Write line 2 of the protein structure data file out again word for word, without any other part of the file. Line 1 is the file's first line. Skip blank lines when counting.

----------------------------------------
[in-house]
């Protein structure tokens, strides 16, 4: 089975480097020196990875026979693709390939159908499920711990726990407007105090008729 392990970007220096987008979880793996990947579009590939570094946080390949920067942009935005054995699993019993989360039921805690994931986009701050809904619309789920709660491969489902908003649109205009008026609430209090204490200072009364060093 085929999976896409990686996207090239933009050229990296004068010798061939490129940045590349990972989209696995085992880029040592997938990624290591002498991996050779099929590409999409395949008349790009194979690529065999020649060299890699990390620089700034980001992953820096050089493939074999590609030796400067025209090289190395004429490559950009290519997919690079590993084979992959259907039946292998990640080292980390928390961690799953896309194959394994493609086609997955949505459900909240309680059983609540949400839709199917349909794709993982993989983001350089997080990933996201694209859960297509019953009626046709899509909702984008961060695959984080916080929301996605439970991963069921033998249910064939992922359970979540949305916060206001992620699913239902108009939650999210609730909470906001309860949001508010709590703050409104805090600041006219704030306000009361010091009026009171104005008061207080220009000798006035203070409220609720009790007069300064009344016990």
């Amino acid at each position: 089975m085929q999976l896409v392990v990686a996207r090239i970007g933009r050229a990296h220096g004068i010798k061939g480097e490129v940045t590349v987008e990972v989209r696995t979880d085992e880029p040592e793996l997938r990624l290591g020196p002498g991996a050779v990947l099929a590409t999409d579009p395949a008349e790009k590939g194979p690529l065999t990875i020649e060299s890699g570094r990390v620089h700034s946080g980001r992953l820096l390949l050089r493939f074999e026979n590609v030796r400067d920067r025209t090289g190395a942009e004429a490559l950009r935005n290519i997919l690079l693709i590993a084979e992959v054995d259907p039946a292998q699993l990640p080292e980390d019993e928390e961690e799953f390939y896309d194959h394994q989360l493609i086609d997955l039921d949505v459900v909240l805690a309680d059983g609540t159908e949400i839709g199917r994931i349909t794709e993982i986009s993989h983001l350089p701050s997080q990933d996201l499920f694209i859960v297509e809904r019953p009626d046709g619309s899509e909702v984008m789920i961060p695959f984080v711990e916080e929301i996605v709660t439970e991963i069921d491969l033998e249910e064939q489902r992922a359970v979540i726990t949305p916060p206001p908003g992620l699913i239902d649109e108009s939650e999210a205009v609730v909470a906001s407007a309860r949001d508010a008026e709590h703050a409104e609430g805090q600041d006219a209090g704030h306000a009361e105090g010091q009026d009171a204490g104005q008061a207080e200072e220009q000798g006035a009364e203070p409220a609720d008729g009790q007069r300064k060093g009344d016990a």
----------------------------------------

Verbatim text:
């Protein structure tokens, strides 16, 4: 089975480097020196990875026979693709390939159908499920711990726990407007105090008729 392990970007220096987008979880793996990947579009590939570094946080390949920067942009935005054995699993019993989360039921805690994931986009701050809904619309789920709660491969489902908003649109205009008026609430209090204490200072009364060093 085929999976896409990686996207090239933009050229990296004068010798061939490129940045590349990972989209696995085992880029040592997938990624290591002498991996050779099929590409999409395949008349790009194979690529065999020649060299890699990390620089700034980001992953820096050089493939074999590609030796400067025209090289190395004429490559950009290519997919690079590993084979992959259907039946292998990640080292980390928390961690799953896309194959394994493609086609997955949505459900909240309680059983609540949400839709199917349909794709993982993989983001350089997080990933996201694209859960297509019953009626046709899509909702984008961060695959984080916080929301996605439970991963069921033998249910064939992922359970979540949305916060206001992620699913239902108009939650999210609730909470906001309860949001508010709590703050409104805090600041006219704030306000009361010091009026009171104005008061207080220009000798006035203070409220609720009790007069300064009344016990």